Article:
If your community’s zoning keeps people from carving little apartments out of existing homes, it doesn’t just add to some abstract housing shortage. It also oppresses Grandma — and lots of other would-be renters.
The terms “granny flat” and “in-law apartment” sound like quaint stereotypes in 2016. But they underscore how real people benefit when housing is easy to create, and get hurt when it isn’t.
As of Sunday, new rules in Cambridge will make it far easier for owners of one- and two-family homes to convert basements into the add-on apartments that planning nerds call “accessory dwelling units.” These units will still require special permits, but not zoning variances, which are much harder to obtain.
The change, approved in January by the City Council, began with a citizen petition. “With a stroke of a pen,” says Patrick Barrett, the Cambridge lawyer and property investor who led the effort, “we created 5 million square feet [of usable space] and potentially 1,200 units. And it didn’t require a crane.”
Best of all, the looser rules attracted almost no controversy — not even in Cambridge, where debates over zoning lead to profound soul-searching, and where an earnest progressivism provides cover for NIMBYs.
Meanwhile, other communities are catching on. In Lexington, whose Town Meeting recently lifted a number of restrictions on accessory apartments, supporters have said that debt-ridden recent college grads would otherwise be priced out of town. In Newton, where Mayor Setti Warren wants to make in-law apartments allowable by right on far more residential lots, the argument focuses on keeping elderly citizens in the city. Seniors could move into accessory units in the houses of younger relatives, or stay in their own homes but defray expenses by taking on renters for small portions of them.
The population is aging. Average household size is shrinking. Yet the housing stock is increasingly out of synch with these changing demographics. Even Boston, where multifamily housing is common, treats accessory units as illegal, according to a spokeswoman at the city’s Inspectional Services Department.
Land-use rules in Massachusetts are shot through with control-freakery — an assumption that if something questionable is allowed, it’ll drag down a community. When Amy Dain, now at UMass Boston, examined the zoning rules of 187 Eastern Massachusetts municipalities a decade ago, she found that 57 percent technically made some provision for accessory apartments. But many had regulations so onerous that few homeowners bothered.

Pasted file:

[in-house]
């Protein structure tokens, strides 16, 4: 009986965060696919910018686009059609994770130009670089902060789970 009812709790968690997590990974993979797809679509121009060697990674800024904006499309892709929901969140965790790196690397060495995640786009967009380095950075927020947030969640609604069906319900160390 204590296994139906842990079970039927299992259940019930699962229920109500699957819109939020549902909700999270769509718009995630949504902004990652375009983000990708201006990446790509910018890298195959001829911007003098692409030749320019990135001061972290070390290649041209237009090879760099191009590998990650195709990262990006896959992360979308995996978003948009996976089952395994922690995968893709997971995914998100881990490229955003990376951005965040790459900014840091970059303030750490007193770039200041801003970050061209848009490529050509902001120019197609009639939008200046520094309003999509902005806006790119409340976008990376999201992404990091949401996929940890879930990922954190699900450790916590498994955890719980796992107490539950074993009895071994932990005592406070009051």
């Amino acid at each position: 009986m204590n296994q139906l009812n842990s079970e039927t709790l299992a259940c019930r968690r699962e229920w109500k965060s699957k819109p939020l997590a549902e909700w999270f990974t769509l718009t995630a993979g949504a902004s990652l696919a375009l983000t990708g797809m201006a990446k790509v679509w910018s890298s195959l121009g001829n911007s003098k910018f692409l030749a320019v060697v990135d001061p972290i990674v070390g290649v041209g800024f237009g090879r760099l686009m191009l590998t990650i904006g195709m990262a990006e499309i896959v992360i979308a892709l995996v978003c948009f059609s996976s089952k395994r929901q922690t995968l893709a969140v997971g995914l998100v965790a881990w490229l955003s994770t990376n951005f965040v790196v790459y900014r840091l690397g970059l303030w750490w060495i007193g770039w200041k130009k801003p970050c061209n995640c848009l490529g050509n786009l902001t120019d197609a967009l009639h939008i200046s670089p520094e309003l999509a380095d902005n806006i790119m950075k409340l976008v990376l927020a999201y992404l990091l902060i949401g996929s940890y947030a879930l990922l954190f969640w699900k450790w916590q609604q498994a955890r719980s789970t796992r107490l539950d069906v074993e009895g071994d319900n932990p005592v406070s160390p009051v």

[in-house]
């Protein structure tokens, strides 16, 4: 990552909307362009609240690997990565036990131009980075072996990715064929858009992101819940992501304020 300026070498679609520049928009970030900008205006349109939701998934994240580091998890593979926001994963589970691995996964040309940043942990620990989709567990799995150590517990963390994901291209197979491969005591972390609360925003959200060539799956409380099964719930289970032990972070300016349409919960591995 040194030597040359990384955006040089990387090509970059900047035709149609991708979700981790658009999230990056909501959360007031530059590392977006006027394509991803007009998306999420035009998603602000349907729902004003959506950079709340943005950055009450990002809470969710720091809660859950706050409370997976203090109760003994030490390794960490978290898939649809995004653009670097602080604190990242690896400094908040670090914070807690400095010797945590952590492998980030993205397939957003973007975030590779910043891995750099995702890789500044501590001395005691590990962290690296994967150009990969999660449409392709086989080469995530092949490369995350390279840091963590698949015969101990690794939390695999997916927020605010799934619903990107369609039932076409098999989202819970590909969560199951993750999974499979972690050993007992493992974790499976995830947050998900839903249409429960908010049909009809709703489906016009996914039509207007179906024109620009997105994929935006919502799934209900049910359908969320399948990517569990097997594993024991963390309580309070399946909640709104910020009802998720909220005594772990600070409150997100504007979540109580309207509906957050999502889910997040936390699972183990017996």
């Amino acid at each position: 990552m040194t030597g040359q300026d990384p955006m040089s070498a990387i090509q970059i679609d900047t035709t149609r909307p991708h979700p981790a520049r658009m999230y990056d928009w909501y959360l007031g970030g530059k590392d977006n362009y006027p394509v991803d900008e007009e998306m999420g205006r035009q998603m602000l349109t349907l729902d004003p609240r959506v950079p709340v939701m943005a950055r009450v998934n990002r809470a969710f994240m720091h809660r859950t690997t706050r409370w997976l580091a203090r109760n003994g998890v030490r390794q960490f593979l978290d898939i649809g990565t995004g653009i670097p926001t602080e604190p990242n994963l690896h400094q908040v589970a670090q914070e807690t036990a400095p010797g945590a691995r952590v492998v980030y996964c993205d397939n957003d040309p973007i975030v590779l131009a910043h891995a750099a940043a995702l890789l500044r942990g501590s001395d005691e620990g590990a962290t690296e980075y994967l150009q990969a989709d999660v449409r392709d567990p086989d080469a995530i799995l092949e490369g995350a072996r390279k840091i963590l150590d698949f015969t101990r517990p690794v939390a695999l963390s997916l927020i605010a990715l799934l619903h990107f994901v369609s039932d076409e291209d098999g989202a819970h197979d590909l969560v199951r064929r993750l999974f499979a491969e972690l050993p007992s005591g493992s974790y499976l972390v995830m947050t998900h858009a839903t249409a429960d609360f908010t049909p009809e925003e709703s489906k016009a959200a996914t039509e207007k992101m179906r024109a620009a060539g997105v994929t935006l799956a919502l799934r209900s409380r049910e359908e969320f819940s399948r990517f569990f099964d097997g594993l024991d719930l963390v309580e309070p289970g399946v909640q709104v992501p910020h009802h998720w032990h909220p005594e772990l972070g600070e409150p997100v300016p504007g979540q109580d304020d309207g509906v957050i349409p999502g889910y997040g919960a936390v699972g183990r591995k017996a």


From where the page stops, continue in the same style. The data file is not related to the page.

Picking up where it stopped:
Some major North American cities are more willing to accept in-law apartments, in the spirit of can-do individualism. In Portland, Ore., supporters of the tiny-house movement have also taken on the cause of reconfiguring single-family homes.
Eli Spevak, a cofounder of the website AccessoryDwellings.org, says there’s been enough “Internet porn on tiny housing” to expose a broader interest in compact living arrangements. Portland’s Pedalpalooza festival has even featured organized bike tours of accessory apartments. It turns out that, while 100-square-foot homes may be a little, er, dogmatic for most people, small accessory units are often more palatable. “The reality is that people say, ‘Maybe 800 square feet is good for me,’” Spevak says.
For advocates of in-law apartments, Vancouver’s rules are the ideal: light regulation of size and placement, no requirement that the property owner live on site, no off-street parking requirements. (In the future, Grandma will just take an Uber.) The Canadian city’s rules reflect a pragmatism that often eludes us in Massachusetts. Preserving open space means being creative about reusing buildings and land that have already been developed.
A bill before the Legislature would give towns an easier method of allowing in-law apartments in designated districts. Alas, a more sweeping proposal last year to allow such apartments in single-family areas statewide failed on Beacon Hill. Critics fretted that the measure would undercut the powers of local government — as if that were always a terrible thing.
Because accessory units are useful to lots of families, they already exist in lots of places where they’re forbidden. Newton officials estimate the city may have up to 1,000 illegal accessory apartments. Lots of buildings in Cambridge have illegal units too. Why not bring them out in the open — and up to code? “I’m not going to fight human nature,” Barrett says. “I think its better to make [an apartment] safe and make it legal.”
Accessory apartments aren’t some fad that arose last week at a new-urbanism conference. They’re part of a long tradition of modest apartments and multigenerational homes that predate the post-World War II boom in single-family suburban homes. And if “granny flats” — or “aunt haunts” or “nephew nooks” or even “total stranger studios” — provide suitable, cost-efficient quarters for more people, we need a lot more of them.